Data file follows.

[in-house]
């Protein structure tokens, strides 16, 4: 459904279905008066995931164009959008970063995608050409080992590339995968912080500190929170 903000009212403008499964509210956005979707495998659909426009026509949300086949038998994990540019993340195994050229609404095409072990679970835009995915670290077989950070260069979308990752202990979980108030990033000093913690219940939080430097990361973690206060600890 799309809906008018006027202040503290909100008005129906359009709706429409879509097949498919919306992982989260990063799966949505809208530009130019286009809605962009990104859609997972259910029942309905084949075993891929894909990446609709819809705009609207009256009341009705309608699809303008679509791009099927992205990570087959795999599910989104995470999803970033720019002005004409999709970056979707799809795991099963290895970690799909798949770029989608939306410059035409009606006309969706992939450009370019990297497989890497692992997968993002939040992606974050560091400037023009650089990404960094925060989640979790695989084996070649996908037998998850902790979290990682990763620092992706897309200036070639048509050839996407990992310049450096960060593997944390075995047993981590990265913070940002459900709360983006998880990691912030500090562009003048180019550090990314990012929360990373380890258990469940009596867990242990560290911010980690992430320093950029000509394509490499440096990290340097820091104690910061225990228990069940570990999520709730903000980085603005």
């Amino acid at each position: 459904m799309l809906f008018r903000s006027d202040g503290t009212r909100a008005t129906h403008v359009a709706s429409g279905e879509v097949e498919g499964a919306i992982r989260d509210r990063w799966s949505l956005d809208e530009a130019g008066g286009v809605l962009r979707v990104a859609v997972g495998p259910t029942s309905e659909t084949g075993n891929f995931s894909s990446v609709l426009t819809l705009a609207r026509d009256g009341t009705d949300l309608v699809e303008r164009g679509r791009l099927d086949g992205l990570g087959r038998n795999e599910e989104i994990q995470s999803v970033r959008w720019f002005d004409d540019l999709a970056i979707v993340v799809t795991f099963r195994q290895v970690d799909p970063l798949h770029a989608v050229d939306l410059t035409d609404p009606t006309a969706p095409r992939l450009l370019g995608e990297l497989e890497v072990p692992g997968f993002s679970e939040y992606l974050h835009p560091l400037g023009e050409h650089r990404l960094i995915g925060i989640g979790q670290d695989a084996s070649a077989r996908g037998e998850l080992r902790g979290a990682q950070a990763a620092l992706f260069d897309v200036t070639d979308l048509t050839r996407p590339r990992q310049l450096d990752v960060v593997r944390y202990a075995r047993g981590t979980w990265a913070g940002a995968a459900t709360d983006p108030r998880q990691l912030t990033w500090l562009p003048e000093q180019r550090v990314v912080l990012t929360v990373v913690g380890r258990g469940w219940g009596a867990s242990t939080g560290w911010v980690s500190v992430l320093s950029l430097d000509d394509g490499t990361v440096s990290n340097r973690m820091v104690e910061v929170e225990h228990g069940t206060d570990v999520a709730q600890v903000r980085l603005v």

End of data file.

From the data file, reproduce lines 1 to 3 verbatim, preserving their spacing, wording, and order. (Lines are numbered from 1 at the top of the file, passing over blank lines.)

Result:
[in-house]
């Protein structure tokens, strides 16, 4: 459904279905008066995931164009959008970063995608050409080992590339995968912080500190929170 903000009212403008499964509210956005979707495998659909426009026509949300086949038998994990540019993340195994050229609404095409072990679970835009995915670290077989950070260069979308990752202990979980108030990033000093913690219940939080430097990361973690206060600890 799309809906008018006027202040503290909100008005129906359009709706429409879509097949498919919306992982989260990063799966949505809208530009130019286009809605962009990104859609997972259910029942309905084949075993891929894909990446609709819809705009609207009256009341009705309608699809303008679509791009099927992205990570087959795999599910989104995470999803970033720019002005004409999709970056979707799809795991099963290895970690799909798949770029989608939306410059035409009606006309969706992939450009370019990297497989890497692992997968993002939040992606974050560091400037023009650089990404960094925060989640979790695989084996070649996908037998998850902790979290990682990763620092992706897309200036070639048509050839996407990992310049450096960060593997944390075995047993981590990265913070940002459900709360983006998880990691912030500090562009003048180019550090990314990012929360990373380890258990469940009596867990242990560290911010980690992430320093950029000509394509490499440096990290340097820091104690910061225990228990069940570990999520709730903000980085603005």
């Amino acid at each position: 459904m799309l809906f008018r903000s006027d202040g503290t009212r909100a008005t129906h403008v359009a709706s429409g279905e879509v097949e498919g499964a919306i992982r989260d509210r990063w799966s949505l956005d809208e530009a130019g008066g286009v809605l962009r979707v990104a859609v997972g495998p259910t029942s309905e659909t084949g075993n891929f995931s894909s990446v609709l426009t819809l705009a609207r026509d009256g009341t009705d949300l309608v699809e303008r164009g679509r791009l099927d086949g992205l990570g087959r038998n795999e599910e989104i994990q995470s999803v970033r959008w720019f002005d004409d540019l999709a970056i979707v993340v799809t795991f099963r195994q290895v970690d799909p970063l798949h770029a989608v050229d939306l410059t035409d609404p009606t006309a969706p095409r992939l450009l370019g995608e990297l497989e890497v072990p692992g997968f993002s679970e939040y992606l974050h835009p560091l400037g023009e050409h650089r990404l960094i995915g925060i989640g979790q670290d695989a084996s070649a077989r996908g037998e998850l080992r902790g979290a990682q950070a990763a620092l992706f260069d897309v200036t070639d979308l048509t050839r996407p590339r990992q310049l450096d990752v960060v593997r944390y202990a075995r047993g981590t979980w990265a913070g940002a995968a459900t709360d983006p108030r998880q990691l912030t990033w500090l562009p003048e000093q180019r550090v990314v912080l990012t929360v990373v913690g380890r258990g469940w219940g009596a867990s242990t939080g560290w911010v980690s500190v992430l320093s950029l430097d000509d394509g490499t990361v440096s990290n340097r973690m820091v104690e910061v929170e225990h228990g069940t206060d570990v999520a709730q600890v903000r980085l603005v």